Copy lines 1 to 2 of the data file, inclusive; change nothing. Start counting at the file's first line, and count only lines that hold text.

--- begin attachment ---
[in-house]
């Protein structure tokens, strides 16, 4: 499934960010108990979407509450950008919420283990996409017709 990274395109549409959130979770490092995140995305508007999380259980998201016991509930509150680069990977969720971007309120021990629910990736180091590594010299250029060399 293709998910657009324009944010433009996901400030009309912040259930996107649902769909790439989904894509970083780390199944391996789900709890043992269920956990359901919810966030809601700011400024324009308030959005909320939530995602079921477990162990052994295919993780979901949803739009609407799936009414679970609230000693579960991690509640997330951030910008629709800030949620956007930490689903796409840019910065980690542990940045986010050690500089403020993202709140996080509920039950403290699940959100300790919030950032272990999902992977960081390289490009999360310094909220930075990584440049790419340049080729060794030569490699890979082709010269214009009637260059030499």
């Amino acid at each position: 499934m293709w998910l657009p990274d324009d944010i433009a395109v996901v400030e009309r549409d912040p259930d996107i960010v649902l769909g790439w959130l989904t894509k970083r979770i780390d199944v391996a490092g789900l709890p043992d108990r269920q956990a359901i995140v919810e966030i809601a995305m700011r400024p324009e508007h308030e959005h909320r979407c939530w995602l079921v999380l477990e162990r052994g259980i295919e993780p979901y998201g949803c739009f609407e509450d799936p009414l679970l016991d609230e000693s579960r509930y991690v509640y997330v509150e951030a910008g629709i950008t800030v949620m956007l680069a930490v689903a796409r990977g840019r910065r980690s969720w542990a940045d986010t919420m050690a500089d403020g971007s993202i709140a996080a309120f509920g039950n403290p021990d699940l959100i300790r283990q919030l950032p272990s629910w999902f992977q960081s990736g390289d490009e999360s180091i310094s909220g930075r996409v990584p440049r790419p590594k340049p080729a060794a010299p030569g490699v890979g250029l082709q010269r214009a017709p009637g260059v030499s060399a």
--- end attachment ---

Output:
[in-house]
């Protein structure tokens, strides 16, 4: 499934960010108990979407509450950008919420283990996409017709 990274395109549409959130979770490092995140995305508007999380259980998201016991509930509150680069990977969720971007309120021990629910990736180091590594010299250029060399 293709998910657009324009944010433009996901400030009309912040259930996107649902769909790439989904894509970083780390199944391996789900709890043992269920956990359901919810966030809601700011400024324009308030959005909320939530995602079921477990162990052994295919993780979901949803739009609407799936009414679970609230000693579960991690509640997330951030910008629709800030949620956007930490689903796409840019910065980690542990940045986010050690500089403020993202709140996080509920039950403290699940959100300790919030950032272990999902992977960081390289490009999360310094909220930075990584440049790419340049080729060794030569490699890979082709010269214009009637260059030499």